A Grey Week
I’ve always been an avid reader. From science fiction, to real crime, to non-fiction novels to psychology books, if a book is in print and I come across it chances are I’ll devour it. I’ve tried reading books and short stories online too, but it’s not the same. I love the weight of a book in my hands, the feel of the pages as I hold and turn them, love waking up from a nap with an open book on my chest.
Lately, in an effort to take some of my focus off the negative medical side of this pregnancy, I’ve started reading out loud. All the pregnancy books seem to recommend it from the second trimester onwards.
Now I don’t know if you know this, I certainly didn’t, but it seems fetuses have a literary sense and strong reading preferences! The first day I tried this little exercise, I felt a bit foolish as I was met with silence. Not that I expected a reaction of any sort, but reading aloud to another person who is not yet a person and is not a physically separate being from one’s self is a peculiar experience at best. We went through Bill Bryson’s “Down Under”, Richard Bentall’s “Madness Explained” and Robert Marion’s “Genetic Rounds” like that. I had honestly started thinking that’s what the experience should be like, solitary and a bit tedious but good for brain development; after all how would one expect a fetus to react to literature?!
Everything changed when I picked up William Blake’s “Songs of Innocence”. Every verse was met with a kick; every poem seemed to make my little one more and more reactive. I thought that surely a fetus can’t react like that to poetry and that the experience was a fluke, our reading time must have simply coincided with a time of natural activity. Only the next day, instead of going for another book I reached for Blake again and the sequence was repeated. The first kick came a few verses into the first poem and the last one shortly after I read the last verse out loud. A few days later when I, sneakily, tried to read prose after the poems to see if the kicks would continue I found that any reaction stopped with prose! So for half an hour each day, I lie in bed and read poems out loud to what seems to me to be a captive audience (either that or the kicks indicate a serious dislike of poetry!).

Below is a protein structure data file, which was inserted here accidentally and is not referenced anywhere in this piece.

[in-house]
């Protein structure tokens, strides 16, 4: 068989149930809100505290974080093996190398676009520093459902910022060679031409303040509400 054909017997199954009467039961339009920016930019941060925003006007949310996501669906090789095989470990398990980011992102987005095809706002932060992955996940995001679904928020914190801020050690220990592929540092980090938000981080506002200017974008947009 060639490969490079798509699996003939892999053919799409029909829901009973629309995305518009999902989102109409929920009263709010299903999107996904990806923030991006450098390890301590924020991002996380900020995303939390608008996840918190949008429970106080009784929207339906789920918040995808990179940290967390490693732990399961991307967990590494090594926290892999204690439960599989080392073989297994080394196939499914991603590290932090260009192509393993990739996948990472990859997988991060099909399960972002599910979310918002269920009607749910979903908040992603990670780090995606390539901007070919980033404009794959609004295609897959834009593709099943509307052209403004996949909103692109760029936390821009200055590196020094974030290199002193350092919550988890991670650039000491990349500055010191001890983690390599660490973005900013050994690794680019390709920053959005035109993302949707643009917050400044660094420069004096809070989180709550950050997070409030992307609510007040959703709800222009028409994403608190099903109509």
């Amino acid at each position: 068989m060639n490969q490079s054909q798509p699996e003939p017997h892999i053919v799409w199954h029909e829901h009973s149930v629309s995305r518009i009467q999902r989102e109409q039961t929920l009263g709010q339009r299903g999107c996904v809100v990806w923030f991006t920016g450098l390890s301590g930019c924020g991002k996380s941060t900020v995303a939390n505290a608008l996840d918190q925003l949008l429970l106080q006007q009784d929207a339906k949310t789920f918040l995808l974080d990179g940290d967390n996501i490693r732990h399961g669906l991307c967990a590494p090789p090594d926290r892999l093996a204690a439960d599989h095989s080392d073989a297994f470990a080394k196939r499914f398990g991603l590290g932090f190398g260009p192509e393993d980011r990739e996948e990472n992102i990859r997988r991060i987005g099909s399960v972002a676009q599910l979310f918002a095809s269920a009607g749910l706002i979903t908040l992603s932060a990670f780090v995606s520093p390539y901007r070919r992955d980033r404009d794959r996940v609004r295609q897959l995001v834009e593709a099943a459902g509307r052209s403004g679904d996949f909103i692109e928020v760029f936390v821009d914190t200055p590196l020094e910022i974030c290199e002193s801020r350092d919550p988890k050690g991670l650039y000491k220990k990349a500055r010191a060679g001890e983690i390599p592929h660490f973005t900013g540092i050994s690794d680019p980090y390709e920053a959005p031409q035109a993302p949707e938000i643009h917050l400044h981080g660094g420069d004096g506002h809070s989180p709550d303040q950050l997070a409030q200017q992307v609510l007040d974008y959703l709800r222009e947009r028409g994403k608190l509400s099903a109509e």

Poetry has never been my forte. Besides some of the classics like William Blake and W.B. Yeats I’ve read little else. Armed with google I looked for interesting poetry books and came across Alison Luterman’s work. I love the sound of William Blake’s poems, the flow of his words. Alison Luterman’s poems are an entirely different experience, for me. They are like living, breathing entities with the power to step out of the page and come to life. They speak to something deep inside me, something chthonic that reacts only to darkness and emotions. So lately that’s what we’ve been reading!
It’s been a grey week. One of those weeks that are completely devoid of colour, life and vibrance. I’ve spent most of my days in a car between hospital appointments or in small hospital cubicles full of doctors and researchers. It’s been a lonely week; one of those rare times where sanity seems forever illusive and despair is circling, readying to plunge its claws into whatever piece of skin it can reach. One thing that’s kept a semblance of sanity and psychological balance within reach for me this week has been that half an hour of poetry and baby kicks each afternoon. It is the only time when a bit of colour manages to seep into the day. I hope next week will be easier and a bit more optimistic.
In the meantime I’ll leave you with a link for one of my favourite Alison Luterman poems and a question; how has your week been so far?